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Herbicide drift symptomology

Dicamba 3
Identifying a source of regulator injury can be difficult but these tips may help.

Source: University of Minnesota Extension

By Ryan Miller, Extension educator

As we enter peak postemergence herbicide application season, there is an elevated risk for off target herbicide movement. Of particular concern is the movement of growth regulator herbicides onto soybeans. Growth regulator herbicides include products like 2,4-D and dicamba. These products cause leaf puckering, and epinasty or twisting of stems. Injury symptoms are most commonly observed on the newest most recent growth in soybeans.

Identifying the source of growth regulator injury can be difficult, since symptoms typically develop 10-14 days after exposure due to the low doses that occur in drift situations. Growth regulator herbicides are commonly used in corn and applications in corn could be a potential source of injury, but with the addition of dicamba tolerant soybeans to weed management, things have become more complicated. In addition to in-crop herbicide use and subsequent off-target movement, we need to be aware of several other causal agents that can mimic the symptoms of growth regulator herbicides.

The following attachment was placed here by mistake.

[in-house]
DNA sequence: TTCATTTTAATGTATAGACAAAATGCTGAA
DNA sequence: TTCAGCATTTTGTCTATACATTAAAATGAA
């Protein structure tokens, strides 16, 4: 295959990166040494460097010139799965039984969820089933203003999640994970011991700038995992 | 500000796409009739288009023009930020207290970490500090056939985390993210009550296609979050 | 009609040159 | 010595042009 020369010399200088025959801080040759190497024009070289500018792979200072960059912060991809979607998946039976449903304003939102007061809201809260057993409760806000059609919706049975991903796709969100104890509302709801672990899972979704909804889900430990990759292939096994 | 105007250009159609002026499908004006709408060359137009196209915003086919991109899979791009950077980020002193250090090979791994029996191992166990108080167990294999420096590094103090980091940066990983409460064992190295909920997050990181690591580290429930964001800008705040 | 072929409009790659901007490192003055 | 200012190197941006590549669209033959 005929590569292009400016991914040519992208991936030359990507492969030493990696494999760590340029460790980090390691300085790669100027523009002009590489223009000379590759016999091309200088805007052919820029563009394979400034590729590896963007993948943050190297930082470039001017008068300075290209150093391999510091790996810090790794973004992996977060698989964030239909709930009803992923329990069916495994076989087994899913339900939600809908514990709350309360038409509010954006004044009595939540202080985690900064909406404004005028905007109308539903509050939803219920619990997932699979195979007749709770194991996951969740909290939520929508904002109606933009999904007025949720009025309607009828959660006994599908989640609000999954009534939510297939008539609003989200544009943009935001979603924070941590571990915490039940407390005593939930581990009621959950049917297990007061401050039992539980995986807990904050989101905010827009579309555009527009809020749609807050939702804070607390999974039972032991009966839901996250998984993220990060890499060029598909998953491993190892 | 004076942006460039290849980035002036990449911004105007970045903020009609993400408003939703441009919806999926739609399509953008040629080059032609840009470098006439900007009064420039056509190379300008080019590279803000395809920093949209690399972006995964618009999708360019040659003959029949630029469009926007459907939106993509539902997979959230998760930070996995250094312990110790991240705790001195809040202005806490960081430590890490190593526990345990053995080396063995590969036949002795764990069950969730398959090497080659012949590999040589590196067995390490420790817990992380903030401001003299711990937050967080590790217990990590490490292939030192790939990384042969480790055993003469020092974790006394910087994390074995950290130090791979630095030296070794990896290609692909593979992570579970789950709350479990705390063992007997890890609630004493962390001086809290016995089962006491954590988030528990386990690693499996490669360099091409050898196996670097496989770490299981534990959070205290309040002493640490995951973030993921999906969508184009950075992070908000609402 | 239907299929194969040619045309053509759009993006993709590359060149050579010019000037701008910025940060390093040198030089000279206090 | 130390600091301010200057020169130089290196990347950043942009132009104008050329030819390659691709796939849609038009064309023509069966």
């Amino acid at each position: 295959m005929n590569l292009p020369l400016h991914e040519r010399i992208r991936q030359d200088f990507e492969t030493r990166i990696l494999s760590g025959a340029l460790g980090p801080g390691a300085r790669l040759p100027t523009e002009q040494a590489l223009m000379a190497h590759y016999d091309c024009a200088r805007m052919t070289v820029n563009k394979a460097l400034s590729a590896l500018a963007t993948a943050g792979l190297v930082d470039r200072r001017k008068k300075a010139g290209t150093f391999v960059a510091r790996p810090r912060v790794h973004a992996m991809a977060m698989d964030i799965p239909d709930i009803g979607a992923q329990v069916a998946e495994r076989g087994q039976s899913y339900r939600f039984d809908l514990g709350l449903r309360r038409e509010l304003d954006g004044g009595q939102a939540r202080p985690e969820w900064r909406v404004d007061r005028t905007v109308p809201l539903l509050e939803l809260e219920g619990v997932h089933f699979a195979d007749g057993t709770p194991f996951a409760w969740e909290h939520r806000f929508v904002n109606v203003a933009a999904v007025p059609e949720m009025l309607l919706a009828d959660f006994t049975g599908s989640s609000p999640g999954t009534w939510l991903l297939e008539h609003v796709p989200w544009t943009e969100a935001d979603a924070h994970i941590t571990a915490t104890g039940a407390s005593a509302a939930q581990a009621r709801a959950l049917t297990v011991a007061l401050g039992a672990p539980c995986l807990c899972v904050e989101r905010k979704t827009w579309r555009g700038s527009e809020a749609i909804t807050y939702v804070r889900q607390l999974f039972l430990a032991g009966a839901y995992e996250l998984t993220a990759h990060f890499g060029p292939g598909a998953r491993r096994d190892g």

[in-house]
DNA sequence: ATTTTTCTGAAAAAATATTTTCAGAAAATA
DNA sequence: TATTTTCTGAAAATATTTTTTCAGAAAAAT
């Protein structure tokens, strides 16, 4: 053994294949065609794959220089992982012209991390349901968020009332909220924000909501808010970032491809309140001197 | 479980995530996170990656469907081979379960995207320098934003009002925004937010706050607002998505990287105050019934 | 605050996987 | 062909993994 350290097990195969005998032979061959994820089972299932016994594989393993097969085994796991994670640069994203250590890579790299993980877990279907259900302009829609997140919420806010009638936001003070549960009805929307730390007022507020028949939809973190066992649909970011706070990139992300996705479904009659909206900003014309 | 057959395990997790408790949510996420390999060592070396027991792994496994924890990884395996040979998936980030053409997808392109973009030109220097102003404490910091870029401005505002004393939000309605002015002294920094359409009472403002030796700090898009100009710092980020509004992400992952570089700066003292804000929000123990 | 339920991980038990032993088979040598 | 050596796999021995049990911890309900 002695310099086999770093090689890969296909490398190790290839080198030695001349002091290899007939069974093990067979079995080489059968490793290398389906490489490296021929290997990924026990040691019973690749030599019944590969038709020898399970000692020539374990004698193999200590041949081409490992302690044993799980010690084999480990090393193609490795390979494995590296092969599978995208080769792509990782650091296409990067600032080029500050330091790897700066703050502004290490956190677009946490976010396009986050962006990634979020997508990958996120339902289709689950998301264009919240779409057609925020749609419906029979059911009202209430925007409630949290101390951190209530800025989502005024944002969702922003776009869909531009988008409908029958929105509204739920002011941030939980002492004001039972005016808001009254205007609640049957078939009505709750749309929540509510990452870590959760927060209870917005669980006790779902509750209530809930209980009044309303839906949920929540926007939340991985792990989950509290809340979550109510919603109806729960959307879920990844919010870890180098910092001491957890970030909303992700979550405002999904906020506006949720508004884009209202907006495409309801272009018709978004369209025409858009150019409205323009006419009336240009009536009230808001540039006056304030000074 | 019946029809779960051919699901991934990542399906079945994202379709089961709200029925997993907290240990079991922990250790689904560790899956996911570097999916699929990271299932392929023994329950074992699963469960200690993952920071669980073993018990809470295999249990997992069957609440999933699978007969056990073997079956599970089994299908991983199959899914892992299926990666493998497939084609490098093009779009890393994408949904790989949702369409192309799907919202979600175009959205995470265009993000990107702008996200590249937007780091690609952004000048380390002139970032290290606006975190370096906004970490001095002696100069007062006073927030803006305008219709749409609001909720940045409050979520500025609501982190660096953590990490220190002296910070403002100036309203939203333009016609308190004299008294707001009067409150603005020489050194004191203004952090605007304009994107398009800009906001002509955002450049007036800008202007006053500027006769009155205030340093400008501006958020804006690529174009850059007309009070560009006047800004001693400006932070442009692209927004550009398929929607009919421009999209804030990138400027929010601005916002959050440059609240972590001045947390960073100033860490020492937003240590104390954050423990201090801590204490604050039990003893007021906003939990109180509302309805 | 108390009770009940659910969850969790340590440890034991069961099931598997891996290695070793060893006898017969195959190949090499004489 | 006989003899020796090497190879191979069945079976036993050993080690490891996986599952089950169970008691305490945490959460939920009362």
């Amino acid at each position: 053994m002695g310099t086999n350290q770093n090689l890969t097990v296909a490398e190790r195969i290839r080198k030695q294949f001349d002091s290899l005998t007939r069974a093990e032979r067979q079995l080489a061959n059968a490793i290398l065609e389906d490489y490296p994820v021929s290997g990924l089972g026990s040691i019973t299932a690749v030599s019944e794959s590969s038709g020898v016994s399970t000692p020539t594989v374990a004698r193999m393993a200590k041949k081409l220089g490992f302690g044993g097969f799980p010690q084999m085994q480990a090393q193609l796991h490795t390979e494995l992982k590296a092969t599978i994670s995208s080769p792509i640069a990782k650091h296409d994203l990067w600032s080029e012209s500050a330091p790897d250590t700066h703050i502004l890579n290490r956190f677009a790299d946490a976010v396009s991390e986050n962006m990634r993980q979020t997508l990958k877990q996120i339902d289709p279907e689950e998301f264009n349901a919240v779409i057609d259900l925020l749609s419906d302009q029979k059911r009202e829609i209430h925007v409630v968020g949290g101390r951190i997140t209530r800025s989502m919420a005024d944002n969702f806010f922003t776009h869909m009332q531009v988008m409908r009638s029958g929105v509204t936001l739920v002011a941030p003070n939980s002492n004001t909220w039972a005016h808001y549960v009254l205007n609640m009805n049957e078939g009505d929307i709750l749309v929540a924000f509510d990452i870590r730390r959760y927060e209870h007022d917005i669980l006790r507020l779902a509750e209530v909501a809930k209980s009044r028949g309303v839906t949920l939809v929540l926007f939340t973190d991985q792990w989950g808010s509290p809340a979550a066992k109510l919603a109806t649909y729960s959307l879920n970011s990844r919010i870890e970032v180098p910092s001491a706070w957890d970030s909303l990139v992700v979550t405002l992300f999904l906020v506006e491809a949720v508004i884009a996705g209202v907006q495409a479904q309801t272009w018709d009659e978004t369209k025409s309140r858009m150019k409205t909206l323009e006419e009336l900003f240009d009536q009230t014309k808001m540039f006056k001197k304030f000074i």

Following is a short video highlighting the things to consider when investigating growth regulator plant injury in suspected off target herbicide movement situations:

Growth regulator off-target drift symptomology

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